Robert Christgau: Dean of American Rock Critics

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Ten Wheel Drive With Genya Ravan [extended]

  • Construction No. 1 [Polydor, 1969] B
  • Brief Replies [Polydor, 1970] C+
  • Urban Desire [20th Century-Fox, 1978] B
  • . . . And I Mean It! [20th Century-Fox, 1979] B

See Also:

Consumer Guide Reviews:

Ten Wheel Drive: Construction No. 1 [Polydor, 1969]
I don't much approve of jazz-rock, and Genya Raven, this group's resident Janis Joplin, can get a little too harsh and samey at times, but this is so superior to anything (arghh) Lighthouse or (polite belch) Blood, Sweat, and Tears have done that I feel obliged to kind-of recommend it. I wish I believed their live performance shows as much taste, but I'm not making any bets. B

Brief Replies [Polydor, 1970]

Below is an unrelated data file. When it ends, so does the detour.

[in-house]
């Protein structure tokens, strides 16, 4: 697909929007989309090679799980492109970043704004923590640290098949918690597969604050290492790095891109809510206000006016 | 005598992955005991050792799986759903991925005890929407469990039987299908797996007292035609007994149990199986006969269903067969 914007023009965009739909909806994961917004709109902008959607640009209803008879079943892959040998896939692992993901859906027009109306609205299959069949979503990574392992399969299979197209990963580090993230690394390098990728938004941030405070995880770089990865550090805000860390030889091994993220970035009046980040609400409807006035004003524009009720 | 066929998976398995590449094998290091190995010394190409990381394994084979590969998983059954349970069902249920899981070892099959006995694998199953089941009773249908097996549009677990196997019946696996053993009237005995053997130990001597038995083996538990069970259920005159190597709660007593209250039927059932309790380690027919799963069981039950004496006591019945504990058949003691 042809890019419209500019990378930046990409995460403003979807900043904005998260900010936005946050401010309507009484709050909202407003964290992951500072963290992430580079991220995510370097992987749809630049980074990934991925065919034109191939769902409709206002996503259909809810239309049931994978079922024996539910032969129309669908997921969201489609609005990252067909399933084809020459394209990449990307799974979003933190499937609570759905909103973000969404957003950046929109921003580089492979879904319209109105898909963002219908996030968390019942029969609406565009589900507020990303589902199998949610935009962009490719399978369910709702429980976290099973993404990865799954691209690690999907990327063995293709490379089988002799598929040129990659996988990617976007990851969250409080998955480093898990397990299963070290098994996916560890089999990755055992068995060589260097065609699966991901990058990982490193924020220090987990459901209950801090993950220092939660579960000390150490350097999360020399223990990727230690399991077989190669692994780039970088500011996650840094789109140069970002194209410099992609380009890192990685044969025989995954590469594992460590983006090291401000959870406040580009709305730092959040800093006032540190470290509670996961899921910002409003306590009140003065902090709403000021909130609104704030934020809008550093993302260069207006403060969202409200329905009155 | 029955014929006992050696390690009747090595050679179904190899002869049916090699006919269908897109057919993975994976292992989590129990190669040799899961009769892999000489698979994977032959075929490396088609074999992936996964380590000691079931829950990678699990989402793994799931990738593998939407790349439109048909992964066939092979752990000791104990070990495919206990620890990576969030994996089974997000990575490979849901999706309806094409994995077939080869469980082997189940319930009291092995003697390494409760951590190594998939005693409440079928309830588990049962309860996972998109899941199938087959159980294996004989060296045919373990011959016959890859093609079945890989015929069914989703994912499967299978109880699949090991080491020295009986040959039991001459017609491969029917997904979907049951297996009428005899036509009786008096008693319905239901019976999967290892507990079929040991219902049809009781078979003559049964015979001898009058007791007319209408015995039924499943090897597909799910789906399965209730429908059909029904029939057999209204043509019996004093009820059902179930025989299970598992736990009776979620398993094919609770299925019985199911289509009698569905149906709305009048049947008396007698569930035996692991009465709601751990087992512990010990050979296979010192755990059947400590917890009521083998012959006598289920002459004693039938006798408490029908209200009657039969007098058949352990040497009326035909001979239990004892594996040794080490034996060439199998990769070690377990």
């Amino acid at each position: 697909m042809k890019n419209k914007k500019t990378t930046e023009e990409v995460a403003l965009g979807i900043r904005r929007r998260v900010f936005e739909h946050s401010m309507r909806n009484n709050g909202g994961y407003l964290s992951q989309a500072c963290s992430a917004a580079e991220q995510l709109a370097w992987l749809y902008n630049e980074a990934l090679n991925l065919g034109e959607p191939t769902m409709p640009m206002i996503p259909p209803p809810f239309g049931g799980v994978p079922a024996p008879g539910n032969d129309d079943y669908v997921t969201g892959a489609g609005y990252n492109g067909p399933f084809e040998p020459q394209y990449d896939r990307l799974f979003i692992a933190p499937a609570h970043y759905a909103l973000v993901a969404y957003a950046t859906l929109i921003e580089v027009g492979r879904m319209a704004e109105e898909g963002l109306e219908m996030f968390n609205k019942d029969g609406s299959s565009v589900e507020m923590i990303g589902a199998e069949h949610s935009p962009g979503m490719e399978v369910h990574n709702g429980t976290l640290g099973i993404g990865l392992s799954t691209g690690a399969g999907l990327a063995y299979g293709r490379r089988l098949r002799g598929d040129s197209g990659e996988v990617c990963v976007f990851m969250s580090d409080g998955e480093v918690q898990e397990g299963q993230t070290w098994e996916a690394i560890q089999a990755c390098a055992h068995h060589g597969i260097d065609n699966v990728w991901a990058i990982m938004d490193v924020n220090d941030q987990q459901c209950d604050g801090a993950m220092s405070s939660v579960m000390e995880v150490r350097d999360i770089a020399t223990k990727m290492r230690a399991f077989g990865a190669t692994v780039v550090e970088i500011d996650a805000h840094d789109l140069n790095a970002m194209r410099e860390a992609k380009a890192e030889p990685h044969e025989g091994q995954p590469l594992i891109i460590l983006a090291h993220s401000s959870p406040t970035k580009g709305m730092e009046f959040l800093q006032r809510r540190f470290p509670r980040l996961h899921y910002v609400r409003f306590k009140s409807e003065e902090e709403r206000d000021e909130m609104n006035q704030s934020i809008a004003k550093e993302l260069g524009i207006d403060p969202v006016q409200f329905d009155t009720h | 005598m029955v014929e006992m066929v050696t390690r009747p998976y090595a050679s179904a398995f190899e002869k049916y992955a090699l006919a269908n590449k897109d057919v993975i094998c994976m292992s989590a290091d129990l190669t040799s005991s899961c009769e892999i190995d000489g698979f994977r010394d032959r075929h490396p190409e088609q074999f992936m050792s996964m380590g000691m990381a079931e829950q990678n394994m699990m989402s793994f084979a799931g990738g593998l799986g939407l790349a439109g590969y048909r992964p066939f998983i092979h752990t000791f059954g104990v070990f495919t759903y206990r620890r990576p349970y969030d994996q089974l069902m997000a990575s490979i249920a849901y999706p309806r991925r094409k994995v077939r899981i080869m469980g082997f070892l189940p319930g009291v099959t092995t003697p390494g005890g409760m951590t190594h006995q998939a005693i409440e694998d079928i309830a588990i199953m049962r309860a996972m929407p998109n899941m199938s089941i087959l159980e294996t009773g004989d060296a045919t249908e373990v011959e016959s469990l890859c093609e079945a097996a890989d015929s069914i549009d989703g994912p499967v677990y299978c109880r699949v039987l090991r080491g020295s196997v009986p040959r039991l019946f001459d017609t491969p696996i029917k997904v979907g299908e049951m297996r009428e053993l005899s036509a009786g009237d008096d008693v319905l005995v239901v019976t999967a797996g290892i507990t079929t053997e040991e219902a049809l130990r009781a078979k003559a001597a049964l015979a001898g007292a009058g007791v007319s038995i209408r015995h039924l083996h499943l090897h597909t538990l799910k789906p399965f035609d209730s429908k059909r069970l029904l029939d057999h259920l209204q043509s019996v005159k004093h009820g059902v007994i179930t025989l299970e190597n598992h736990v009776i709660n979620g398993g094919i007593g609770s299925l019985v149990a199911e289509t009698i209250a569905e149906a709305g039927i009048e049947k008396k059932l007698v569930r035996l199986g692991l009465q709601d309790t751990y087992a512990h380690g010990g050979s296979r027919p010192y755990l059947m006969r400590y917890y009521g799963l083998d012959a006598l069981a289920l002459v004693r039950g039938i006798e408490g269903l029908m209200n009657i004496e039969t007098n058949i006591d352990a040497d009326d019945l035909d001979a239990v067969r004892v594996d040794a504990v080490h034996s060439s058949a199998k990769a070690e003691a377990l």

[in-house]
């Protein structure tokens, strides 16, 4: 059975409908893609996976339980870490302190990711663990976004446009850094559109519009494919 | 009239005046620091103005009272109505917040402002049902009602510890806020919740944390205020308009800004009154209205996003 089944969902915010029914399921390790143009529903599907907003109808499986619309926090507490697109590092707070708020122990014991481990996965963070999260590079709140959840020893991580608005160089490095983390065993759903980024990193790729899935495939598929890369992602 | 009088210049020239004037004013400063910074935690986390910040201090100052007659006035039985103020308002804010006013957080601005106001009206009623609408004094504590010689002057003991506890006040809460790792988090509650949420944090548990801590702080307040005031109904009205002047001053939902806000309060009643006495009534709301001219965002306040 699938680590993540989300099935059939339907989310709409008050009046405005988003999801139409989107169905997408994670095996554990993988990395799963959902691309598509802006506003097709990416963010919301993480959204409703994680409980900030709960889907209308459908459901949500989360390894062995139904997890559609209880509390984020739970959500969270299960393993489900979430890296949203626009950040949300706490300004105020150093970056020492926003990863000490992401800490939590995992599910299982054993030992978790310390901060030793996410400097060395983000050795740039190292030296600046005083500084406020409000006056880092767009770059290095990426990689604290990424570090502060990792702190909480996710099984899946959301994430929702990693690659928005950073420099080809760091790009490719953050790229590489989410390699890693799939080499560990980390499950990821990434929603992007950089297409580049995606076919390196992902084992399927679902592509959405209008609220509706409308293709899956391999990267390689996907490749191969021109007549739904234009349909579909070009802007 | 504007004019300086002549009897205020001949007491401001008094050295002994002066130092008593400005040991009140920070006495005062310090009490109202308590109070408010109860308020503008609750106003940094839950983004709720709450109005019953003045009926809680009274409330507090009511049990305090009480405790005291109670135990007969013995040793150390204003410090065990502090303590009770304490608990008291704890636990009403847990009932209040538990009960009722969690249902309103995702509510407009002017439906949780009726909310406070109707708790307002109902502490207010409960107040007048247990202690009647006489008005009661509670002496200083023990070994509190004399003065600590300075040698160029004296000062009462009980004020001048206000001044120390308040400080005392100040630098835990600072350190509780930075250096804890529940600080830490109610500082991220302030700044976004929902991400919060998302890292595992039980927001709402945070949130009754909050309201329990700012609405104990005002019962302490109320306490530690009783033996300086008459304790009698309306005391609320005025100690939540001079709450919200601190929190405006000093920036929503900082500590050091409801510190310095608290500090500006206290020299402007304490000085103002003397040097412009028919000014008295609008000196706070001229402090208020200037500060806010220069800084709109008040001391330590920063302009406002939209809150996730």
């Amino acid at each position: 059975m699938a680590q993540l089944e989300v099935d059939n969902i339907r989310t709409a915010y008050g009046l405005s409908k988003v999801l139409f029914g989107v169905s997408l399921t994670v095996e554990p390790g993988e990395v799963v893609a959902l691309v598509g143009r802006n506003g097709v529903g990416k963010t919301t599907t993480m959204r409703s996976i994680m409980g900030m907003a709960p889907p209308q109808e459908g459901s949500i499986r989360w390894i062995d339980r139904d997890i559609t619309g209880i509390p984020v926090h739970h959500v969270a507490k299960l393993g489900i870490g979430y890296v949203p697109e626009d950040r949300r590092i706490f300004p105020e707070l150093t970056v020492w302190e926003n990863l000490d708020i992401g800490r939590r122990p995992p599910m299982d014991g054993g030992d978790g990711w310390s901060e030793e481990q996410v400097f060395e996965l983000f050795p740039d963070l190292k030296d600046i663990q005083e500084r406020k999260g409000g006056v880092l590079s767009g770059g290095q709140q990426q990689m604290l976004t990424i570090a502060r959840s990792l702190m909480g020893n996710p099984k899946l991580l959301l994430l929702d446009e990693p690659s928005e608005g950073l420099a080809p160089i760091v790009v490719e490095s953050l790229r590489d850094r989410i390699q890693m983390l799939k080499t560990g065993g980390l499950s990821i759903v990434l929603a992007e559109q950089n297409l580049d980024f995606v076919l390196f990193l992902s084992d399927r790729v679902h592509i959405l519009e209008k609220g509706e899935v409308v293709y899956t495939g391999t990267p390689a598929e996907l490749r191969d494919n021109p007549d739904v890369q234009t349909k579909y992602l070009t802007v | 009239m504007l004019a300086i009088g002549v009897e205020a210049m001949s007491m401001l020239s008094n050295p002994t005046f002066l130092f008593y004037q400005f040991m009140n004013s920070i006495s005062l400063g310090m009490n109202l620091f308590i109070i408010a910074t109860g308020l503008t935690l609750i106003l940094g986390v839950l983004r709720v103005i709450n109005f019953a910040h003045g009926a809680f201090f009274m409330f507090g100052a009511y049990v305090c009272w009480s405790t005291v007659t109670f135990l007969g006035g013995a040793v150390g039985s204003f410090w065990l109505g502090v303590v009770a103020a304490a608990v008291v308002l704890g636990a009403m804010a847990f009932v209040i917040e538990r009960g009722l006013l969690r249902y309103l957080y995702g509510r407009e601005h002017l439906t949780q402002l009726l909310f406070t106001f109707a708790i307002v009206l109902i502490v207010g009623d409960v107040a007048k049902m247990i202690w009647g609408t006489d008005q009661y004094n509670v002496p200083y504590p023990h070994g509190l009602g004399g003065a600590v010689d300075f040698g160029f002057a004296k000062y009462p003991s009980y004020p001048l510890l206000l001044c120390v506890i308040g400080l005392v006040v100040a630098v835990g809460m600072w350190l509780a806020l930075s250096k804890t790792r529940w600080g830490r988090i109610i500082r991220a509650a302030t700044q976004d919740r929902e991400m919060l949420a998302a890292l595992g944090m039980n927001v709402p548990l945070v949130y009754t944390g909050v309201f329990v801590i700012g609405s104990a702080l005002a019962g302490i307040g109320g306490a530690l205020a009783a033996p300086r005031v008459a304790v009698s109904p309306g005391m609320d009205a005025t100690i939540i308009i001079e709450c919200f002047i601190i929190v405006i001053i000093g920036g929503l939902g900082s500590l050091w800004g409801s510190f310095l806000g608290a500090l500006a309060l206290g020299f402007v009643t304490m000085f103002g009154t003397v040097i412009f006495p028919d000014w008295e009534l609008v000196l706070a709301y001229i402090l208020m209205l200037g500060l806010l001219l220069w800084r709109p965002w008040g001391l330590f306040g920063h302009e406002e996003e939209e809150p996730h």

This beats Lighthouse (arrghh) and Blood, Sweat & Tears (urrp), but with their intricate charts and printed music Michael Zager and Aram Schefrin make like they paid their dues in a conservatory. Which I'm sure they did. The intensity of Janis surrogate Ravan is a little less harsh and wearying on the follow-up, though. And it all comes together on "Morning Much Better," about when rather than how to make love. C+

Genya Ravan: Urban Desire [20th Century-Fox, 1978]
She oversings, the band's ordinary, and the lyrics (both hers and those she chooses) often get blowzy; the only grade-A cuts are "Jerry's Pigeons" and (A plus) "The Sweetest One." So maybe I'm soft--maybe I just can't resist a real New York doll. In a woman who combines the hip cool of Lou Reed with the emotionality of Springsteen, a case of Joplinitis--a rare disease these days--is rather endearing. B

Genya Ravan: . . . And I Mean It! [20th Century-Fox, 1979]
Some find this teen-identified sexy mama--in "Roto Root Her" (her title, don't blame me) she demands an I.D. chain--embarrassing, others politically incorrect. Ian Hunter (on this album) and Lou Reed (on the last) could care less, and I prefer her to any incarnation of Suzi Quatro. Fave: "Night Owl"'s autodoowop. B